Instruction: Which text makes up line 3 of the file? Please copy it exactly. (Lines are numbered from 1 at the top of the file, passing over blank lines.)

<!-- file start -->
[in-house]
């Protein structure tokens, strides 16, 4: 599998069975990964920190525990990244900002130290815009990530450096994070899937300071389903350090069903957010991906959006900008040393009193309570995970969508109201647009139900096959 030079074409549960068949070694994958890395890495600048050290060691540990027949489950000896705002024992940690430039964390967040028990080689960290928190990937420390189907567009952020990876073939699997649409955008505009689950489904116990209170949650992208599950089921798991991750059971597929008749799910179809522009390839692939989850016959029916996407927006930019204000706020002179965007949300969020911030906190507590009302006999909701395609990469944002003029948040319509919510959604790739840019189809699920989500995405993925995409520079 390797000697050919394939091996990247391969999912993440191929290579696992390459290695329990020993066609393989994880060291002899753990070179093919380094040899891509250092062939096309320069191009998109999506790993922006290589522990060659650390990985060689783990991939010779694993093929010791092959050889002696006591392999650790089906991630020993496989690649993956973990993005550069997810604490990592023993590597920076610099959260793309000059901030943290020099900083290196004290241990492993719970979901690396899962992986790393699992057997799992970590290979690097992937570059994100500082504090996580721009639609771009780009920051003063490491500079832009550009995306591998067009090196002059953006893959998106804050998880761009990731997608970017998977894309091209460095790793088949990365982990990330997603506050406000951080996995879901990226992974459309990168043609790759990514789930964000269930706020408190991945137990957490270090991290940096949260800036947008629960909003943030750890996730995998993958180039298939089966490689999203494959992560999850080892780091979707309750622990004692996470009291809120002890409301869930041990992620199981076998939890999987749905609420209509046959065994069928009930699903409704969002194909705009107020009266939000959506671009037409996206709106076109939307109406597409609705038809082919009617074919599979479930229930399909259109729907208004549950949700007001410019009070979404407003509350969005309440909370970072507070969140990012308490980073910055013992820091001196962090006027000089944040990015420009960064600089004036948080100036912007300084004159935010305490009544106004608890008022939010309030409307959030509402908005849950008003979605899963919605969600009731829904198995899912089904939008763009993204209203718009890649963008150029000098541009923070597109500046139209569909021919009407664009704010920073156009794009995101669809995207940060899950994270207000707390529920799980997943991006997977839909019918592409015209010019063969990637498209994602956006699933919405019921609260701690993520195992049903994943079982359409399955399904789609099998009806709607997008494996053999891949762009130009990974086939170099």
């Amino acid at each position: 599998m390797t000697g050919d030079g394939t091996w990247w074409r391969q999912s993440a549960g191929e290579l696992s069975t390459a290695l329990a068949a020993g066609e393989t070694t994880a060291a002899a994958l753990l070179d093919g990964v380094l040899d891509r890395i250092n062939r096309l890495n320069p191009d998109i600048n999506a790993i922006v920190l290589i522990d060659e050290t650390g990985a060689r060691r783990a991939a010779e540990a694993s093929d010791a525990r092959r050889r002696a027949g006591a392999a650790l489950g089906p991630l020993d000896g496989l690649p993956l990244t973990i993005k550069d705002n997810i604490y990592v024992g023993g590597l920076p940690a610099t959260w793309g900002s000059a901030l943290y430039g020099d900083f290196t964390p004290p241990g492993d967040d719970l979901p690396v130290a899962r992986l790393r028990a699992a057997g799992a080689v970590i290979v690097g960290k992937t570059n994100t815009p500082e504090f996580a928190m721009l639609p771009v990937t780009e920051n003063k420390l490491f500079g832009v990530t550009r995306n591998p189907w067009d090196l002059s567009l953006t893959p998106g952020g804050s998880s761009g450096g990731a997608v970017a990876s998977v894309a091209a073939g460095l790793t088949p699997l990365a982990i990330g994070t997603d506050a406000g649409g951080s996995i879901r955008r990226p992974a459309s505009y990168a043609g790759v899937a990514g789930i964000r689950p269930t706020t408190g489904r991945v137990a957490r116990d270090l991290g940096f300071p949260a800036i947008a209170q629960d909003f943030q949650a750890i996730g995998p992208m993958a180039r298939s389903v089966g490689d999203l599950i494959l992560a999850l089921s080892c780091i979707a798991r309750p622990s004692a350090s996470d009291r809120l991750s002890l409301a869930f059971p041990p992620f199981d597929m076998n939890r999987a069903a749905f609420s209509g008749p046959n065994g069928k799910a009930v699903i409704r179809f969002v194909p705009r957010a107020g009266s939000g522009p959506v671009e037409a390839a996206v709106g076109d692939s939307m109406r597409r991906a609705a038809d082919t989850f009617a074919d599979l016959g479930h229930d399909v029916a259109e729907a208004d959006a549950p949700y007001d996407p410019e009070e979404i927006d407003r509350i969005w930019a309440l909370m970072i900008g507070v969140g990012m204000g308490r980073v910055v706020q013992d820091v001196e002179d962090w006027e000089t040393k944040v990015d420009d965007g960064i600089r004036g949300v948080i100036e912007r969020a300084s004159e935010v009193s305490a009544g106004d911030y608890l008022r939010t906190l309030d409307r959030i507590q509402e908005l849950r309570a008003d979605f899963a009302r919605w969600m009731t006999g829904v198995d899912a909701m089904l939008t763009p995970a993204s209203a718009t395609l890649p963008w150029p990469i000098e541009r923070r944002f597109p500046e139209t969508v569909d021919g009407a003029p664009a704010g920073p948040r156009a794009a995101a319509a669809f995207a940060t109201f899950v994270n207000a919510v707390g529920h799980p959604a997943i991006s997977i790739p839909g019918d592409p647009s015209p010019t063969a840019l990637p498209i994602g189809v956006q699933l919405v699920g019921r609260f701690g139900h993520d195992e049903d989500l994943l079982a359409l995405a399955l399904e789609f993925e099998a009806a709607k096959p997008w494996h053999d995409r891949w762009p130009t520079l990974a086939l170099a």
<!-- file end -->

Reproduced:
């Amino acid at each position: 599998m390797t000697g050919d030079g394939t091996w990247w074409r391969q999912s993440a549960g191929e290579l696992s069975t390459a290695l329990a068949a020993g066609e393989t070694t994880a060291a002899a994958l753990l070179d093919g990964v380094l040899d891509r890395i250092n062939r096309l890495n320069p191009d998109i600048n999506a790993i922006v920190l290589i522990d060659e050290t650390g990985a060689r060691r783990a991939a010779e540990a694993s093929d010791a525990r092959r050889r002696a027949g006591a392999a650790l489950g089906p991630l020993d000896g496989l690649p993956l990244t973990i993005k550069d705002n997810i604490y990592v024992g023993g590597l920076p940690a610099t959260w793309g900002s000059a901030l943290y430039g020099d900083f290196t964390p004290p241990g492993d967040d719970l979901p690396v130290a899962r992986l790393r028990a699992a057997g799992a080689v970590i290979v690097g960290k992937t570059n994100t815009p500082e504090f996580a928190m721009l639609p771009v990937t780009e920051n003063k420390l490491f500079g832009v990530t550009r995306n591998p189907w067009d090196l002059s567009l953006t893959p998106g952020g804050s998880s761009g450096g990731a997608v970017a990876s998977v894309a091209a073939g460095l790793t088949p699997l990365a982990i990330g994070t997603d506050a406000g649409g951080s996995i879901r955008r990226p992974a459309s505009y990168a043609g790759v899937a990514g789930i964000r689950p269930t706020t408190g489904r991945v137990a957490r116990d270090l991290g940096f300071p949260a800036i947008a209170q629960d909003f943030q949650a750890i996730g995998p992208m993958a180039r298939s389903v089966g490689d999203l599950i494959l992560a999850l089921s080892c780091i979707a798991r309750p622990s004692a350090s996470d009291r809120l991750s002890l409301a869930f059971p041990p992620f199981d597929m076998n939890r999987a069903a749905f609420s209509g008749p046959n065994g069928k799910a009930v699903i409704r179809f969002v194909p705009r957010a107020g009266s939000g522009p959506v671009e037409a390839a996206v709106g076109d692939s939307m109406r597409r991906a609705a038809d082919t989850f009617a074919d599979l016959g479930h229930d399909v029916a259109e729907a208004d959006a549950p949700y007001d996407p410019e009070e979404i927006d407003r509350i969005w930019a309440l909370m970072i900008g507070v969140g990012m204000g308490r980073v910055v706020q013992d820091v001196e002179d962090w006027e000089t040393k944040v990015d420009d965007g960064i600089r004036g949300v948080i100036e912007r969020a300084s004159e935010v009193s305490a009544g106004d911030y608890l008022r939010t906190l309030d409307r959030i507590q509402e908005l849950r309570a008003d979605f899963a009302r919605w969600m009731t006999g829904v198995d899912a909701m089904l939008t763009p995970a993204s209203a718009t395609l890649p963008w150029p990469i000098e541009r923070r944002f597109p500046e139209t969508v569909d021919g009407a003029p664009a704010g920073p948040r156009a794009a995101a319509a669809f995207a940060t109201f899950v994270n207000a919510v707390g529920h799980p959604a997943i991006s997977i790739p839909g019918d592409p647009s015209p010019t063969a840019l990637p498209i994602g189809v956006q699933l919405v699920g019921r609260f701690g139900h993520d195992e049903d989500l994943l079982a359409l995405a399955l399904e789609f993925e099998a009806a709607k096959p997008w494996h053999d995409r891949w762009p130009t520079l990974a086939l170099a």